During this entire period the MPS had significant numbers of African-American and Native American students, and the U.S. District Court in Minneapolis attempted to recognize the different interests of these two groups by its May 1975 adoption of a two-tier formula for determining compliance with the court’s order for the desegregation/integration of the schools. At that time the court modified its order to require that no school could have more than 42% total minority enrollment and no more than 35% of a single minority group.
The issue of the impact of the court’s orders on Native American students came to the forefront in May 1978 in connection with a MPS semiannual report to the court requesting approval of a variance of up to 60% total minority enrollment for schools with heavy concentrations of Native American students.
Such a variance had been sought by Native American parents so that their children would not be forced to leave the new Andersen Elementary School in the southern part of the city, and a group of those parents appeared as amici curiae (friends of the court) in connection with the court hearing on that MPS semiannual report. Their attorney, Larry Leventhal, raised the legal argument that the 14th amendment’s equal protection clause did not prohibit such a variance because of the U.S. Supreme Court’s recognition that Native Americans have a unique status in U.S. law derived from their tribal quasi-sovereignty.
As part of the MPS evidence supporting this variance, I put on the witness stand a MPS employee who was responsible for creating curricular materials that featured contemporary Native Americans who were successful in the broader culture. He was of Ogibwe heritage and testified to his being “a well-balanced schizophrenic” because he had one foot in his native culture and the other foot in the dominant culture.
Nevertheless, the court in May 1978 denied the MPS request for approval of this variance for Native American students. The court said it was “sensitive to the concerns of the School Board and amici that the special educational needs of Native American students be met and that concentration of [such] pupils may be helpful to the expenditure of [special federal educational funds].” The court also acknowledged that the Supreme Court had in certain cases allowed separate treatment of Indians, but distinguished those cases on the ground that the MPS proposed variance was not tied to tribal membership or any quasi-sovereign interests of particular tribes or reservations.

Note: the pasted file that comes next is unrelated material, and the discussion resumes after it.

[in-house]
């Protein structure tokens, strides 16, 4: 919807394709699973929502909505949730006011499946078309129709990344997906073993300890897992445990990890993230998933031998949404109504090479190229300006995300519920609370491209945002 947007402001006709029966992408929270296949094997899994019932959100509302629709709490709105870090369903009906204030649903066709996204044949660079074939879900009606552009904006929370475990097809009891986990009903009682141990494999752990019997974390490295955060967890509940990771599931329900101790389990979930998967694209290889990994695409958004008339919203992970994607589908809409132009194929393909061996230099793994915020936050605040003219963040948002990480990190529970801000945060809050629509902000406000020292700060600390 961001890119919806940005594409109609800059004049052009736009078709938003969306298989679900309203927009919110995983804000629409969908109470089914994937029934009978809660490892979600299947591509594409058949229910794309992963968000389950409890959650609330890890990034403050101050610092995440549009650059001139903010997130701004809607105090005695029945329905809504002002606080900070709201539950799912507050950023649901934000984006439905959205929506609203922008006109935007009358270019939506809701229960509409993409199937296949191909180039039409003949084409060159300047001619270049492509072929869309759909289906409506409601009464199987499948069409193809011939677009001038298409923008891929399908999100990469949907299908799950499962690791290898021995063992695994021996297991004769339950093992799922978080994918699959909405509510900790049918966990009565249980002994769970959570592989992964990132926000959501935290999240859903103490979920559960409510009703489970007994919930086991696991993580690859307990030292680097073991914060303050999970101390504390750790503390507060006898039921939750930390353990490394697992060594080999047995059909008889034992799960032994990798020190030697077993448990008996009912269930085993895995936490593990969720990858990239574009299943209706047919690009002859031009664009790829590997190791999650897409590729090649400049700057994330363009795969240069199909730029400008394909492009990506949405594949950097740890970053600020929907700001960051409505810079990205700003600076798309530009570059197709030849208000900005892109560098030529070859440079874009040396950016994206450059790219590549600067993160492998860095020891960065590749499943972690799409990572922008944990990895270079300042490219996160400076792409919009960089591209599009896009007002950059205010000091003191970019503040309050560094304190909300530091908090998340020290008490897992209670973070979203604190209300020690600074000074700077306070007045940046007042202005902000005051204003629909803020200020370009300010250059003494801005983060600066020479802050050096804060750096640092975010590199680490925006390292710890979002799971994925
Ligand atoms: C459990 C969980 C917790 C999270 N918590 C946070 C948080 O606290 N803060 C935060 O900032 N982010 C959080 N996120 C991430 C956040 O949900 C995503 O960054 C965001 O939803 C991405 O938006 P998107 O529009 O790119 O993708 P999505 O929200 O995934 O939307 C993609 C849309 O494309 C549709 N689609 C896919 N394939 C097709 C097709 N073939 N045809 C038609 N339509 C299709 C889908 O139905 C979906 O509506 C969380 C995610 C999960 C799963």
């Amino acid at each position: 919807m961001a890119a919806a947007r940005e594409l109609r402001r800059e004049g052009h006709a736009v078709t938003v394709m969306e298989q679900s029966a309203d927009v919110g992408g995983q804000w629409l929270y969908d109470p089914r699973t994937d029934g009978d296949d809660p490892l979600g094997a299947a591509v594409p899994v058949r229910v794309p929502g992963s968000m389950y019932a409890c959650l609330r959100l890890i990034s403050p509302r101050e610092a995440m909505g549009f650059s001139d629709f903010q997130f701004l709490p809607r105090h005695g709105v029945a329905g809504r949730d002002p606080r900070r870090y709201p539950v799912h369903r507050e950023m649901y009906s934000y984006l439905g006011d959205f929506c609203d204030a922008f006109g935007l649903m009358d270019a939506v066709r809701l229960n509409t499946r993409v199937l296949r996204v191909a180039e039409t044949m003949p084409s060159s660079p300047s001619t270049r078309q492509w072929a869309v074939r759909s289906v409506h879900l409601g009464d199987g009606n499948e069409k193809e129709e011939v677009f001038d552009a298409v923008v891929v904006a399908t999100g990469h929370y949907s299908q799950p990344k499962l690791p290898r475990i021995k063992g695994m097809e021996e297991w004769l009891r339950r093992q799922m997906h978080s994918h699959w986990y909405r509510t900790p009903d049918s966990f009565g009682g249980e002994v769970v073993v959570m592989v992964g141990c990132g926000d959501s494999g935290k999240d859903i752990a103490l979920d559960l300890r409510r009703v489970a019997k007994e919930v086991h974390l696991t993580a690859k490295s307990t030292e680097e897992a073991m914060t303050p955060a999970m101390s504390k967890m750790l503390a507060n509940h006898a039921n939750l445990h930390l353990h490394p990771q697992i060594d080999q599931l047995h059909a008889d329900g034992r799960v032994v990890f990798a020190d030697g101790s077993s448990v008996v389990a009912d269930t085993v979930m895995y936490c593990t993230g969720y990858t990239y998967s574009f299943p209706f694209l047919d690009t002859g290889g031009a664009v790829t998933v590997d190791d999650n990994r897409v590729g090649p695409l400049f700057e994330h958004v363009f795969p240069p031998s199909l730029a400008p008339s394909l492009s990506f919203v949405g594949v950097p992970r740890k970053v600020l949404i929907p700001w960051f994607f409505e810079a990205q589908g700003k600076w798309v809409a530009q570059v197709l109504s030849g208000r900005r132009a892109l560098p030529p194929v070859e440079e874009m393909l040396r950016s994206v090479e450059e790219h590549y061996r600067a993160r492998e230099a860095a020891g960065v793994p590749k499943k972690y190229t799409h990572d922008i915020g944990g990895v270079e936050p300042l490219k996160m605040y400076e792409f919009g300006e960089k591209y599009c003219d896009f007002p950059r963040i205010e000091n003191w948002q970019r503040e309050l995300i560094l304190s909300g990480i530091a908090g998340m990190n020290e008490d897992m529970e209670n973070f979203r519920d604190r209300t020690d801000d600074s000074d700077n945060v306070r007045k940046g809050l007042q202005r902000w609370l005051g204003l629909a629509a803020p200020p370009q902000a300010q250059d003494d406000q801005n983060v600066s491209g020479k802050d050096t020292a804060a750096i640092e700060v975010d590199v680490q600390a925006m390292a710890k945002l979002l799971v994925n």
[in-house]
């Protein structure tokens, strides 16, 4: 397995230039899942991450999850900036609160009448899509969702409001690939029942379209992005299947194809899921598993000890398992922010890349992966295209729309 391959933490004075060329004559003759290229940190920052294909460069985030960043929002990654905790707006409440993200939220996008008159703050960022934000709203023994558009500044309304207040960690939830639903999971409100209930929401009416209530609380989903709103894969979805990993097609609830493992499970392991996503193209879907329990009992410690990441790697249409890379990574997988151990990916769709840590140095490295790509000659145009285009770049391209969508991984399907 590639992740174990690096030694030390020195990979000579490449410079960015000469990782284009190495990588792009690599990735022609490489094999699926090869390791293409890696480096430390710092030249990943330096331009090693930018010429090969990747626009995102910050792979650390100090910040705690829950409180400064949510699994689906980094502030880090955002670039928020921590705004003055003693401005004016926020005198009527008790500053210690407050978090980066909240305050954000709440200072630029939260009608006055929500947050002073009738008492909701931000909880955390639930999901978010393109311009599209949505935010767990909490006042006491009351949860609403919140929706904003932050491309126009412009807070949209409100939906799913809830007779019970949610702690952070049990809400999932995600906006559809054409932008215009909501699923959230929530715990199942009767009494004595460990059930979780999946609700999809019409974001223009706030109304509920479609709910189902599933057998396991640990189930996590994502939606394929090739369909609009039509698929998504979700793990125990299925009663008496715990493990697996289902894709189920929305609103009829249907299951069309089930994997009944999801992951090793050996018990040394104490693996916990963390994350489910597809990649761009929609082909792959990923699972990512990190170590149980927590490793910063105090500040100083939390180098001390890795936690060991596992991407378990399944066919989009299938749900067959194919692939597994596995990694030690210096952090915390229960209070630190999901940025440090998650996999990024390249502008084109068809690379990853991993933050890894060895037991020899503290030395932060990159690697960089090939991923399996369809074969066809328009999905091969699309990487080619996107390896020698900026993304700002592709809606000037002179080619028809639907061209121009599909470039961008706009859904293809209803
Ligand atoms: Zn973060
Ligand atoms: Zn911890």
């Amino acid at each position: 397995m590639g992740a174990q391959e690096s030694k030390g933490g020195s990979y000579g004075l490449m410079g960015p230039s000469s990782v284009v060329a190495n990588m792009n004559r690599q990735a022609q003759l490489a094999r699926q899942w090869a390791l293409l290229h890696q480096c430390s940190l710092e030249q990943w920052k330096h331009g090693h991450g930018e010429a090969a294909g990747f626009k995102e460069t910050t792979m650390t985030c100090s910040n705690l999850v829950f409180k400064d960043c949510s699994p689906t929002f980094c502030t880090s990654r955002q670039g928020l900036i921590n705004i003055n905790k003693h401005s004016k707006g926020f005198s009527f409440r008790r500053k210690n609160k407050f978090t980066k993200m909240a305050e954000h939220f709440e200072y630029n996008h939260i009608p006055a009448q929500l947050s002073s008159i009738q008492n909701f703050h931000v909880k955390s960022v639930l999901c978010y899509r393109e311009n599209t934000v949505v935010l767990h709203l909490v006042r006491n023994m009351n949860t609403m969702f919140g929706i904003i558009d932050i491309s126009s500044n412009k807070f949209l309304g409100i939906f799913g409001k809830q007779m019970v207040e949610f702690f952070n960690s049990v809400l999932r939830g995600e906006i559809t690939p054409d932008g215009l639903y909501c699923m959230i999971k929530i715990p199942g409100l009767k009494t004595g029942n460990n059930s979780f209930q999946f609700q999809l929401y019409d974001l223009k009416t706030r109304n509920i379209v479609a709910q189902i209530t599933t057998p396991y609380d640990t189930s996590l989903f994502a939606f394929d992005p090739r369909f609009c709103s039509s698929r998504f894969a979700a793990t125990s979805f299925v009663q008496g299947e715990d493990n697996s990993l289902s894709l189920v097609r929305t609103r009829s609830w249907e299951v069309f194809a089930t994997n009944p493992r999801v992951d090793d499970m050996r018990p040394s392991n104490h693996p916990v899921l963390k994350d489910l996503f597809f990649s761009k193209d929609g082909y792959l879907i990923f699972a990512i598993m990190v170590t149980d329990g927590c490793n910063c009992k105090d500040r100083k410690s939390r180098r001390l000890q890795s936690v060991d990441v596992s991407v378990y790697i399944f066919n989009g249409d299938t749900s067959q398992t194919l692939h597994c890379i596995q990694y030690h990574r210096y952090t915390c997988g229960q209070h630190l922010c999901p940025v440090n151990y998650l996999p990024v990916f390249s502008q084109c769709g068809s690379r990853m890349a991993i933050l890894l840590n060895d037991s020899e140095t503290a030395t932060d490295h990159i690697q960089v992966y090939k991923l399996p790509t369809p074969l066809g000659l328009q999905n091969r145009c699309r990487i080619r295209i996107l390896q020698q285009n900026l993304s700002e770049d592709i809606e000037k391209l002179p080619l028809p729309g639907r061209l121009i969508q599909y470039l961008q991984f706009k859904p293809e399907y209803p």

The Eighth Circuit affirmed this ruling. It acknowledged that “in certain contexts separate classification and treatment of Indians as a race are constitutionally permissible in the light of the unique status of Indians in this country, and in light of history and policy.” This statement, however, was subject to this important qualification by the appellate court: “the Supreme Court has not held that a school district is exempt from its obligation to eliminate racial segregation ‘root and branch’ . . . simply because the district’s student population contains a substantial number of Indian students with specialized educational needs.” Moreover, the Eighth Circuit upheld Judge Larson’s finding that these legitimate needs had been met by the district court’s past 35/42% and prospective 39/46% guidelines.
When the MPS asked the U.S. Supreme Court to review the case, its final argument was that the lower courts erroneously had determined important and federal statutory issues regarding the education of American Indian children. The Supreme Court, however, denied review.
 Petition for Writ of Certiorari, Special School District No. 1 v. Booker (No. 78-__ Sup. Ct. Nov. 10, 1978).
 Booker v. Special School District No. 1, 433 U.S. 915 (1979).